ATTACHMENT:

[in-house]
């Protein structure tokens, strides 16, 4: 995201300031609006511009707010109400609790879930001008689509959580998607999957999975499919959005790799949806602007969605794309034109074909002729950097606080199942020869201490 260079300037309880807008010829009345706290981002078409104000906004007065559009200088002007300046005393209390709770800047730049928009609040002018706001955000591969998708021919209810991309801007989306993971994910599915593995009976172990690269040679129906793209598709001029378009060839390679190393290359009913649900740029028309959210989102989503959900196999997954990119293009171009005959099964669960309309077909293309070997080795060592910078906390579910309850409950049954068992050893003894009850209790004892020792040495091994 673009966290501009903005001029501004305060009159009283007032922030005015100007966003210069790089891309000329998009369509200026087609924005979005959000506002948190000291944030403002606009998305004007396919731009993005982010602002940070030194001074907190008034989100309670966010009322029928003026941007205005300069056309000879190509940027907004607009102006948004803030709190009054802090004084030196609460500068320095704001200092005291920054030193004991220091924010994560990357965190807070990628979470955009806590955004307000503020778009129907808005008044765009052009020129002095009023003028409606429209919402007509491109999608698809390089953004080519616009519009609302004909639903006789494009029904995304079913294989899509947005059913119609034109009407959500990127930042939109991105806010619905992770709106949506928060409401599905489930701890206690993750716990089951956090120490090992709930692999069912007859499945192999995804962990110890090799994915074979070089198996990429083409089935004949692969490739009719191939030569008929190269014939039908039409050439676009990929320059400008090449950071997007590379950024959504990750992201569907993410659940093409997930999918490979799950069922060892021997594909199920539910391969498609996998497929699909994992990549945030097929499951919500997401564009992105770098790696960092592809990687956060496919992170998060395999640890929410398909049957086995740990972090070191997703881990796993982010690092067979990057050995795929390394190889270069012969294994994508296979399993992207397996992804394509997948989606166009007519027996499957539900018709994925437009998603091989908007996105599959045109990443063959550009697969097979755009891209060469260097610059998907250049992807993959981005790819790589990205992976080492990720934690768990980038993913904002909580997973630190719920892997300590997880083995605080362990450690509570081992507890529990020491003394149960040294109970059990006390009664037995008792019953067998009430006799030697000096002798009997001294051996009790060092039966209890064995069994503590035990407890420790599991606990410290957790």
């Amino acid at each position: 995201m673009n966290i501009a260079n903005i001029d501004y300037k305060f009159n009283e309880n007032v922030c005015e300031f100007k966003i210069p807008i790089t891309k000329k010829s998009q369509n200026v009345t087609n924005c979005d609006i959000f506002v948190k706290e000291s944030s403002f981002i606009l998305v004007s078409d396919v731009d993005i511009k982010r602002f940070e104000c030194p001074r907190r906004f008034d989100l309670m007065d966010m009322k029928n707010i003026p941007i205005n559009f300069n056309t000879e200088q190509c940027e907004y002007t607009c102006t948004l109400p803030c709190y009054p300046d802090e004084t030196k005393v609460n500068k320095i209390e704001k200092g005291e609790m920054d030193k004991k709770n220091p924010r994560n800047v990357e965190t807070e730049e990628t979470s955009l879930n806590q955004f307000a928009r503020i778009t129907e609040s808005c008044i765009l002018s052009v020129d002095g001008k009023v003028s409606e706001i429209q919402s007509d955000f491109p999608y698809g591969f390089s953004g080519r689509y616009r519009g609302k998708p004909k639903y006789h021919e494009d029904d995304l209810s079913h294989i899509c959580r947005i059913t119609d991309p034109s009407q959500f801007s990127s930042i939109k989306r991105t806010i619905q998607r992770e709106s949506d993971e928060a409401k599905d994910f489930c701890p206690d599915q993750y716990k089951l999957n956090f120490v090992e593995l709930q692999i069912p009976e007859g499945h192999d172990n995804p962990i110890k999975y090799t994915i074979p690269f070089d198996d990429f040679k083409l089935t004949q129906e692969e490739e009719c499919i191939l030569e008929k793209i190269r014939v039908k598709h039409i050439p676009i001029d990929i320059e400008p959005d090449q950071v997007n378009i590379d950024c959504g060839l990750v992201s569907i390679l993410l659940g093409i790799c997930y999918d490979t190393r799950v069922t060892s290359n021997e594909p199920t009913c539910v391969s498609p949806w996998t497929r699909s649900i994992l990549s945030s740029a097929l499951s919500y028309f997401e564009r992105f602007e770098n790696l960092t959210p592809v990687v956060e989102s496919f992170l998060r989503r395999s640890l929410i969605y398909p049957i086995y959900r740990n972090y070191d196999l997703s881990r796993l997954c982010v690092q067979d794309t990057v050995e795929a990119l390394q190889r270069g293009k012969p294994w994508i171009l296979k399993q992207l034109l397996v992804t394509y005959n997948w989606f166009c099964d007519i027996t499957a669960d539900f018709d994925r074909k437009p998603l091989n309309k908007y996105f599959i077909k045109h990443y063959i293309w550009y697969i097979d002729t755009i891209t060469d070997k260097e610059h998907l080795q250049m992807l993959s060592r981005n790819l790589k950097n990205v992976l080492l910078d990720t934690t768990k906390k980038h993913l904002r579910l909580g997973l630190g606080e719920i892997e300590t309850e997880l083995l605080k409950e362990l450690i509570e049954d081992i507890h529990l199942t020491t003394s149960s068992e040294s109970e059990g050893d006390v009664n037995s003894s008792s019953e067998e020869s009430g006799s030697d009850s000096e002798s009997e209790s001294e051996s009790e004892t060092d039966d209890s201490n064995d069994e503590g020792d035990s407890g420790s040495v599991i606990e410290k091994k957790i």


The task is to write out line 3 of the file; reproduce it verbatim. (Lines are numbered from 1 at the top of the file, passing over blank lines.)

């Amino acid at each position: 995201m673009n966290i501009a260079n903005i001029d501004y300037k305060f009159n009283e309880n007032v922030c005015e300031f100007k966003i210069p807008i790089t891309k000329k010829s998009q369509n200026v009345t087609n924005c979005d609006i959000f506002v948190k706290e000291s944030s403002f981002i606009l998305v004007s078409d396919v731009d993005i511009k982010r602002f940070e104000c030194p001074r907190r906004f008034d989100l309670m007065d966010m009322k029928n707010i003026p941007i205005n559009f300069n056309t000879e200088q190509c940027e907004y002007t607009c102006t948004l109400p803030c709190y009054p300046d802090e004084t030196k005393v609460n500068k320095i209390e704001k200092g005291e609790m920054d030193k004991k709770n220091p924010r994560n800047v990357e965190t807070e730049e990628t979470s955009l879930n806590q955004f307000a928009r503020i778009t129907e609040s808005c008044i765009l002018s052009v020129d002095g001008k009023v003028s409606e706001i429209q919402s007509d955000f491109p999608y698809g591969f390089s953004g080519r689509y616009r519009g609302k998708p004909k639903y006789h021919e494009d029904d995304l209810s079913h294989i899509c959580r947005i059913t119609d991309p034109s009407q959500f801007s990127s930042i939109k989306r991105t806010i619905q998607r992770e709106s949506d993971e928060a409401k599905d994910f489930c701890p206690d599915q993750y716990k089951l999957n956090f120490v090992e593995l709930q692999i069912p009976e007859g499945h192999d172990n995804p962990i110890k999975y090799t994915i074979p690269f070089d198996d990429f040679k083409l089935t004949q129906e692969e490739e009719c499919i191939l030569e008929k793209i190269r014939v039908k598709h039409i050439p676009i001029d990929i320059e400008p959005d090449q950071v997007n378009i590379d950024c959504g060839l990750v992201s569907i390679l993410l659940g093409i790799c997930y999918d490979t190393r799950v069922t060892s290359n021997e594909p199920t009913c539910v391969s498609p949806w996998t497929r699909s649900i994992l990549s945030s740029a097929l499951s919500y028309f997401e564009r992105f602007e770098n790696l960092t959210p592809v990687v956060e989102s496919f992170l998060r989503r395999s640890l929410i969605y398909p049957i086995y959900r740990n972090y070191d196999l997703s881990r796993l997954c982010v690092q067979d794309t990057v050995e795929a990119l390394q190889r270069g293009k012969p294994w994508i171009l296979k399993q992207l034109l397996v992804t394509y005959n997948w989606f166009c099964d007519i027996t499957a669960d539900f018709d994925r074909k437009p998603l091989n309309k908007y996105f599959i077909k045109h990443y063959i293309w550009y697969i097979d002729t755009i891209t060469d070997k260097e610059h998907l080795q250049m992807l993959s060592r981005n790819l790589k950097n990205v992976l080492l910078d990720t934690t768990k906390k980038h993913l904002r579910l909580g997973l630190g606080e719920i892997e300590t309850e997880l083995l605080k409950e362990l450690i509570e049954d081992i507890h529990l199942t020491t003394s149960s068992e040294s109970e059990g050893d006390v009664n037995s003894s008792s019953e067998e020869s009430g006799s030697d009850s000096e002798s009997e209790s001294e051996s009790e004892t060092d039966d209890s201490n064995d069994e503590g020792d035990s407890g420790s040495v599991i606990e410290k091994k957790i």